My friends, that is not just great thinking; that is brilliant writing. Consumers of Bonner’s prose marvel day after day, ever since 1978 and especially since he went online in 1996, at his capacity to offer prose and analytics on an ongoing basis. Most of us struggle to write anything this good in a year; for Bonner, it is a daily thing.

Here is another sample of his writing and thinking, and this passage concerns the outrageous CEO salaries during the credit-drunk boom times of 2005:

Top business leaders have become like sports heroes but without the talent. You need not have any real knowledge of the business you are getting into, or, as Bernie Ebbers demonstrated, any real knowledge about business of any sort. What will get you a job as a leader in the corporate world is the same thing that will get you a woman in the mating game — outsize confidence.

Human life — apart from the obvious physical aspects — is largely about what scientists call “impression management.” A man with a good line of talk and a confident air about him gets almost anything he wants, and that includes the CEO job at a major US corporation… Then you may worry — what if the company doesn’t do well? Well, what if? Again, recent history shows us that you can fail miserably in Corporate America and still leave with a lot of money.

On equality as proclaimed by the Founding Fathers:

When Americans celebrate the birth of their nation, it bothers no one that the founders’ most-important insights are palpably untrue. People are born different. It is only before the law that they are equal, and then only if they have enough money for a good lawyer.

Here is how that insight pertains to investing:

What of the so-called level playing field of the investment markets? A fellow has been told that he has as much chance to make money from his investments as Warren Buffett and George Soros. In the abstract, it sounds as though it might be true. But if he drove his car based on abstract principles, he’d soon be dead. For investing as well as driving, it’s the precise details that matter.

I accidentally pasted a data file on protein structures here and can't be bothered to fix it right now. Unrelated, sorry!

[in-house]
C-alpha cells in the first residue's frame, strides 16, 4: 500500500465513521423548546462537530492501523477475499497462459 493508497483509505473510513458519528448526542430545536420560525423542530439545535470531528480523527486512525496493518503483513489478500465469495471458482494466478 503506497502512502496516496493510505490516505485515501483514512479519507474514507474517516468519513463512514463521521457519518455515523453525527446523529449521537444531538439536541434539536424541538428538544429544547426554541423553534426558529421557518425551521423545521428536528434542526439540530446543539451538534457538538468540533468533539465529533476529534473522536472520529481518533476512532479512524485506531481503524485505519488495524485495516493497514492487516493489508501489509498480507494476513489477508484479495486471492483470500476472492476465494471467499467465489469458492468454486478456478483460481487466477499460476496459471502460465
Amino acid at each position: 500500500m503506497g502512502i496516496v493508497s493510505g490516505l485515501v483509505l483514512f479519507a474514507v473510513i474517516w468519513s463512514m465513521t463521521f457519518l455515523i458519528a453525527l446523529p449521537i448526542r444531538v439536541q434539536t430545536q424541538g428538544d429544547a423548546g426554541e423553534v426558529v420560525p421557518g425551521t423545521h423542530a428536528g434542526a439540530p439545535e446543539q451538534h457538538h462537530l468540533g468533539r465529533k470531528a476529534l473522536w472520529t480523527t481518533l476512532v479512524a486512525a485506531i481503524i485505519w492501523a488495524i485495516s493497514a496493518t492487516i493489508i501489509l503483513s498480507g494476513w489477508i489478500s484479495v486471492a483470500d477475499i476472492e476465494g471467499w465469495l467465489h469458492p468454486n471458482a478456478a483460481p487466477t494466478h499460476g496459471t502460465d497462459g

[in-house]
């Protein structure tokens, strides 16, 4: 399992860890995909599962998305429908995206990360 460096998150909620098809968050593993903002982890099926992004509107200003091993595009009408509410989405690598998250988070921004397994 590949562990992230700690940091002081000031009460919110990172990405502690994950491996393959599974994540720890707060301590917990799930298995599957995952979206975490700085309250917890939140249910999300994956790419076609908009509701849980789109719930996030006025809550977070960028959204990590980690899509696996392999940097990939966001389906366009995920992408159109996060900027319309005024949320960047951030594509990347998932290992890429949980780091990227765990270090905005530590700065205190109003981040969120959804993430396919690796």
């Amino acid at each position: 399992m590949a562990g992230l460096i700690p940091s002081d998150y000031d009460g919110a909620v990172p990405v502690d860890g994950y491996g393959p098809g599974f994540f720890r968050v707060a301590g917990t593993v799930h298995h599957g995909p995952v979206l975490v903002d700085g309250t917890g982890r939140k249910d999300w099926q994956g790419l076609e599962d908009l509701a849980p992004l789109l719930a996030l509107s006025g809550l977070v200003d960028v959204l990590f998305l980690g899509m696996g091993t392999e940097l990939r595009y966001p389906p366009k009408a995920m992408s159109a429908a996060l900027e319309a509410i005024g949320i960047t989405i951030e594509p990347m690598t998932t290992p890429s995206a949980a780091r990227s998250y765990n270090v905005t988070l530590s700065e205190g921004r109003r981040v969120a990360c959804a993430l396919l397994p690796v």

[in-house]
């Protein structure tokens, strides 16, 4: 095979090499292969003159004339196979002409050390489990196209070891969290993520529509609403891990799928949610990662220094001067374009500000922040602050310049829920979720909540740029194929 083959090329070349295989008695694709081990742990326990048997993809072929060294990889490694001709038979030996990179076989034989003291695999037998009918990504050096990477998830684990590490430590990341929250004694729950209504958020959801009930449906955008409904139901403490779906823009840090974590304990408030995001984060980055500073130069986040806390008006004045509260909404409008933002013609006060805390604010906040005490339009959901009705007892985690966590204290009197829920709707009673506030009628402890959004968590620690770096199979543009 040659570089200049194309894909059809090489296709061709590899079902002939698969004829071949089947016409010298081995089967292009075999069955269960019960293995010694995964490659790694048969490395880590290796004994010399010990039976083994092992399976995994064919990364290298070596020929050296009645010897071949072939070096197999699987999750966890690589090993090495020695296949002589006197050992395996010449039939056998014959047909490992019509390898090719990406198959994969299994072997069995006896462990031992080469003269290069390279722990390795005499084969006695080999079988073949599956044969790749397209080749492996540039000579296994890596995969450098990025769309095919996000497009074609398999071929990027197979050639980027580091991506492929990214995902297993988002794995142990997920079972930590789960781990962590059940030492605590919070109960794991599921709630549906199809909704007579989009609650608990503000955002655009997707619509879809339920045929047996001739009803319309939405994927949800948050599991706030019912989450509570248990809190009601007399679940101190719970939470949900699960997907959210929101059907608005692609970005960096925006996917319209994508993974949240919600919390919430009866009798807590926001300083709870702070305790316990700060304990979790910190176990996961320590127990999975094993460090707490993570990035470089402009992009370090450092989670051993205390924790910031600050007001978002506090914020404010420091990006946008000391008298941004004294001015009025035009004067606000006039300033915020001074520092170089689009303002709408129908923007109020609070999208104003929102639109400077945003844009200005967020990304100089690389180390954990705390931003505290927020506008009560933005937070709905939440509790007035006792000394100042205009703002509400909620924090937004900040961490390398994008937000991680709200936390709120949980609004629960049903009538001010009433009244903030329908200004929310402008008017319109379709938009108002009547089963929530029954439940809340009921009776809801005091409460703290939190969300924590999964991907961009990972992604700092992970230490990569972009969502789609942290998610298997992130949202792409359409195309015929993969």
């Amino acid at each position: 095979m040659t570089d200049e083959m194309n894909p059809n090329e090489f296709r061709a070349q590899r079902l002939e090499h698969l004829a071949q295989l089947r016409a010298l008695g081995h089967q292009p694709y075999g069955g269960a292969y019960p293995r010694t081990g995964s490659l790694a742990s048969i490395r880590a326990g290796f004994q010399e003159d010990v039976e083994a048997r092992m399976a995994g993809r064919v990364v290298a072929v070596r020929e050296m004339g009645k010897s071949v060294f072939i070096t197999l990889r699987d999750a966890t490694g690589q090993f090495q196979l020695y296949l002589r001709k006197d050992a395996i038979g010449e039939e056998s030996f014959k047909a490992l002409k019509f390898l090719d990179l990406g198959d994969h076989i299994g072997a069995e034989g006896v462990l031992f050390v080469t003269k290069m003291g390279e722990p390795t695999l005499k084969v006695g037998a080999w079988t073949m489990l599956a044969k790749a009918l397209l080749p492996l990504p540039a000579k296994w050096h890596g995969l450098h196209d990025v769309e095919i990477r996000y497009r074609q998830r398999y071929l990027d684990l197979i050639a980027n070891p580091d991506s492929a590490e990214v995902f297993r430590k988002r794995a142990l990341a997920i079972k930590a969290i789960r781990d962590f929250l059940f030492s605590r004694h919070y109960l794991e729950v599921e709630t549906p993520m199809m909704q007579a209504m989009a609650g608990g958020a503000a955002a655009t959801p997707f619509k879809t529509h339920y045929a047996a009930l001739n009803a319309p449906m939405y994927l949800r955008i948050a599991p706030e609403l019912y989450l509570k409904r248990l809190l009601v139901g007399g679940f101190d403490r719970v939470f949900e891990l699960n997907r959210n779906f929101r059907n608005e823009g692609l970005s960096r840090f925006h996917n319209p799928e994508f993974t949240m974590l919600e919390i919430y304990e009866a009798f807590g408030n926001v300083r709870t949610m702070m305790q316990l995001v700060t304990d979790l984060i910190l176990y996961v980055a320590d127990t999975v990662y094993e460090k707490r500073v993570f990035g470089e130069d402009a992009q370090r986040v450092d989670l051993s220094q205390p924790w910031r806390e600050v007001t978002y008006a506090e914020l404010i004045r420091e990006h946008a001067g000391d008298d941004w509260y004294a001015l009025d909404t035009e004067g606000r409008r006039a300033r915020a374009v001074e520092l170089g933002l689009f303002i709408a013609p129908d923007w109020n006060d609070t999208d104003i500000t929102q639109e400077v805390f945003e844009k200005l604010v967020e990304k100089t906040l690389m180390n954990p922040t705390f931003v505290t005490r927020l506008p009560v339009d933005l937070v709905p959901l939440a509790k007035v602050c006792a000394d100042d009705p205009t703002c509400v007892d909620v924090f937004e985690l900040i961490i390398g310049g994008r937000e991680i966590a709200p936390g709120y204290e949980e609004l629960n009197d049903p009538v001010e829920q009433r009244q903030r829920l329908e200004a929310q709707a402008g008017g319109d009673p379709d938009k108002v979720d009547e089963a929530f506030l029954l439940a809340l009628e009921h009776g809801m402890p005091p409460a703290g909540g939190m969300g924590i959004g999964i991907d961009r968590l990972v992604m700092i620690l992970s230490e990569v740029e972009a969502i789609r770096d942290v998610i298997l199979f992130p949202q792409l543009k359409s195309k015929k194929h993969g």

I’m toying with a theory why some of the best books of our time — this one among them — are written by people with an eye to investment opportunities and strategies. How is it that this commercial beat manages to unearth such spectacular insight, whereas thousands of dreary academic tomes languish and have no impact on the world at all?

My theory is that this is because real-time commerce is the most overlooked force in the universe. Commerce even provides the test of the long-run merit of ideas: Ideas rooted in truth instantiate themselves in institutions and become part of history. Therefore, following the commercial thread through time means following meritorious ideas and the real ways in which people use them to live their lives. Yet because economic ignorance is so pervasive, especially in journalism and academia, few are in a position to follow this thread. They end up daydreaming about untruths for a living.

This sets up an interesting irony. A writer like Bill Bonner can track and explain our world in a way that few tenured professors can or ever will. Of Mobs, Messiahs and Markets, the famed investor Marc Faber says it “is such an excellent book that if I had to name just one book investors should read, this is the one I would select.”

I would actually go further to point out that its insights pertain not only to investment, but to the whole of life and, therefore, should be read by everyone who wants to see the world with new clarity.

Jeffrey Tucker
for The Daily Reckoning